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Crime is a worldwide problem and in most cases you should take sensible measures to try and avoid trouble in the same way that you would at home or at University. However it is also true that the prevalence and severity of crime may be higher in some locations than others – use FCO advice to help you research this in advance. Personal vulnerability is an important factor to consider, for example, in developing countries your comparative wealth may identify you as a target.

Examples of crime you may encounter include:

  • Petty theft - e.g. bag-snatching, pickpocketing, snatch-and-run. Resulting in loss of ID documents or personal belongings
  • Robbery/mugging – use of violence or threat of use of violence, without a weapon, loss of ID documents and other belongings
  • Robbery at home/office/accommodation* – loss of ID documents or personal belongings
  • Sexual assault – invasive, unwanted sexual contact
  • Armed robbery – use of violence or threat of violence with a weapon (blade, firearms etc.)
  • Abduction/kidnap – conducted by armed actor group or criminal entity for financial gain or political leverage

*Unless accommodation has been arranged for you by the University then suitability of where you stay is entirely your responsibility. This includes contractual responsibility as well as an obligation to ensure that the security of where you stay is satisfactory.


Hazard Description and Personal Vulnerabilities
  • If crime (general or a particular type of) is particularly prevalent in the area you are travelling to then please describe.
  • It is also useful to identify any personal vulnerabilities in advance that may make you a higher target and think about what you can do to be less susceptible and blend in more.
  • What will you be taking with you? What is the likelihood of loss or theft and the severity if this does happen e.g. where will you obtain new documents from?
  • Indicate whether there is a particularly high risk of harassment or assault in the area that you propose to visit. Also explain whether you are particularly vulnerable to this threat and why; in some locations harassment of foreign women is not unusual including uninvited physical contact and unwanted attention.
  • Include where you will be particularly exposed to these threats e.g. frequent lone travelling, during the course of your work/study or in busy town centres and on public transport. Identifying where the risk will be highest will help you to control it more effectively.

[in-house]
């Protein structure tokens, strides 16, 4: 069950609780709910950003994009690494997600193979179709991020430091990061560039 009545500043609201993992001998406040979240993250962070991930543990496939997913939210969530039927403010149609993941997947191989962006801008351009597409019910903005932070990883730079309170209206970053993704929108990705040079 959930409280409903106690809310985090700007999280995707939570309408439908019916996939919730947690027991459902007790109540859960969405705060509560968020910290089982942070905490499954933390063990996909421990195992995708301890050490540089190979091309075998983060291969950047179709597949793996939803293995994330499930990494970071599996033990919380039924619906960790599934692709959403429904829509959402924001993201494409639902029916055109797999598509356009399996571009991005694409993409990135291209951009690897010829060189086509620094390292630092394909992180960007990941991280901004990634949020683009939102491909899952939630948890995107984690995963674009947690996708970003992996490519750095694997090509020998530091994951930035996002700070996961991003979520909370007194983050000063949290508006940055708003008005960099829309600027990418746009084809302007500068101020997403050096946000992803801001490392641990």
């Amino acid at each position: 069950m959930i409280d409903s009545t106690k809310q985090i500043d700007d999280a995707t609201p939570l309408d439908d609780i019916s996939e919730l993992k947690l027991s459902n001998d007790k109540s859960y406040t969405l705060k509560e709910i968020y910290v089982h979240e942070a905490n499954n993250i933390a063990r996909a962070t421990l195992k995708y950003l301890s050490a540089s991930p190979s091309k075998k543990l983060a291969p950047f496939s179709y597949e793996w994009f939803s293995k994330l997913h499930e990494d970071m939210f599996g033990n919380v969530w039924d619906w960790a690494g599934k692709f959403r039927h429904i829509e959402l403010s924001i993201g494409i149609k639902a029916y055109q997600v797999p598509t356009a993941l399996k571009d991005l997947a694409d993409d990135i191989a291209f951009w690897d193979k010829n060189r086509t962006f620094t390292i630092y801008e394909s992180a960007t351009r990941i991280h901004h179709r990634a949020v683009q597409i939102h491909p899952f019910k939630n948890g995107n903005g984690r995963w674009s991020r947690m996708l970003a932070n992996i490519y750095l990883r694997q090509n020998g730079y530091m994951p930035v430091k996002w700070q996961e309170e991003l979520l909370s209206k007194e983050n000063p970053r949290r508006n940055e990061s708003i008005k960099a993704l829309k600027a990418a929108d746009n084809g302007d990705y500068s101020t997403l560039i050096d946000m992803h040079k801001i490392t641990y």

• Other factors that could increase vulnerability include alcohol/drug use which may lead to travellers to dropping their usual guard.
  • Poor security at accommodation.
  • History of safety and security issues with international hotels or accommodation in the area.
Control Measures (actions to reduce risk level)
  • Take advice from local police or municipality about areas that should be avoided and if known in advance include those in your assessment indicating that you will not visit these areas. If you must visit high risk areas as part of your work what will you do to further control threats? Travel only at certain times of day, do not travel alone, for example if known, demonstrate awareness of local scams or hotspots.
  • Explain how you will be careful with possessions and keep a discreet attitude.
  • Agree to keep a charged mobile and (if necessary) a portable alarm at all times.
  • Carry a minimum amount of cash or take two purses - one with a small amount of petty cash so that your money is not on display when making purchases.
  • Record details of passport numbers, issue dates, etc. and store separately both with you and at home.
  • Do not carry unnecessary identification or credit cards in case they are stolen. Only carry what is strictly necessary.
  • Avoid wearing expensive items.
  • If travelling alone avoid situations that may leave you isolated with someone you do not know or trust, tell a trusted person your intended itinerary and arrange a time to check-in with them.
  • Be vigilant when using cash points.
  • Drink responsibly, alcohol impairs judgement and can make you more vulnerable.
  • Accommodation - research and book in advance, look for places with good standards of international level security. Inspect accommodation before agreeing to stay and where possible, avoid staying on the ground floor. Inspect the quality of locks on all windows and doors. Thieves are less likely to target upper floors of buildings.
  • Provide up to date contact information for any accommodation that you are using. Ensure that you notify the University if you move accommodation.
Useful Links

FCO - Travel advice

FCO - Get help abroad

NHS Personal Safety

Travel Aware